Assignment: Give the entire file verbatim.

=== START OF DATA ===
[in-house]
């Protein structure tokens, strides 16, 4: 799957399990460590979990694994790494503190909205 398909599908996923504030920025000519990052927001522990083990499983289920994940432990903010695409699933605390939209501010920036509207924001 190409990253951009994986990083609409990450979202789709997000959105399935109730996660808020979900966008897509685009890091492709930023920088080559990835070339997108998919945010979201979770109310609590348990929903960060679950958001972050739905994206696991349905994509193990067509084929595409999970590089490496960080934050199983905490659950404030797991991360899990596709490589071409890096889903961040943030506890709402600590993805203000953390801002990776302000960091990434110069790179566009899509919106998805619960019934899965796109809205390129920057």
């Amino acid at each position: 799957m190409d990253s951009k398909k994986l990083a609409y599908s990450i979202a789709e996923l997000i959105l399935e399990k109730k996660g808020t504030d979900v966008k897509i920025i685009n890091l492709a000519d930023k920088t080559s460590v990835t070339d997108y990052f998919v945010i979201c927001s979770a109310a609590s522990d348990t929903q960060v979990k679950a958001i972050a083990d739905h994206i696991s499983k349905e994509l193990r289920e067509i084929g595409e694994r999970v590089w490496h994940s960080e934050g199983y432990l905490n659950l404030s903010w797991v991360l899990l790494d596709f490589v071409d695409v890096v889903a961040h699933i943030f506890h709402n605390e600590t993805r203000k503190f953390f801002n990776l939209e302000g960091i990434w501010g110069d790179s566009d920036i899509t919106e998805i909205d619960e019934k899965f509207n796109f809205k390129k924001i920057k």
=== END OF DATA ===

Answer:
[in-house]
């Protein structure tokens, strides 16, 4: 799957399990460590979990694994790494503190909205 398909599908996923504030920025000519990052927001522990083990499983289920994940432990903010695409699933605390939209501010920036509207924001 190409990253951009994986990083609409990450979202789709997000959105399935109730996660808020979900966008897509685009890091492709930023920088080559990835070339997108998919945010979201979770109310609590348990929903960060679950958001972050739905994206696991349905994509193990067509084929595409999970590089490496960080934050199983905490659950404030797991991360899990596709490589071409890096889903961040943030506890709402600590993805203000953390801002990776302000960091990434110069790179566009899509919106998805619960019934899965796109809205390129920057």
């Amino acid at each position: 799957m190409d990253s951009k398909k994986l990083a609409y599908s990450i979202a789709e996923l997000i959105l399935e399990k109730k996660g808020t504030d979900v966008k897509i920025i685009n890091l492709a000519d930023k920088t080559s460590v990835t070339d997108y990052f998919v945010i979201c927001s979770a109310a609590s522990d348990t929903q960060v979990k679950a958001i972050a083990d739905h994206i696991s499983k349905e994509l193990r289920e067509i084929g595409e694994r999970v590089w490496h994940s960080e934050g199983y432990l905490n659950l404030s903010w797991v991360l899990l790494d596709f490589v071409d695409v890096v889903a961040h699933i943030f506890h709402n605390e600590t993805r203000k503190f953390f801002n990776l939209e302000g960091i990434w501010g110069d790179s566009d920036i899509t919106e998805i909205d619960e019934k899965f509207n796109f809205k390129k924001i920057k």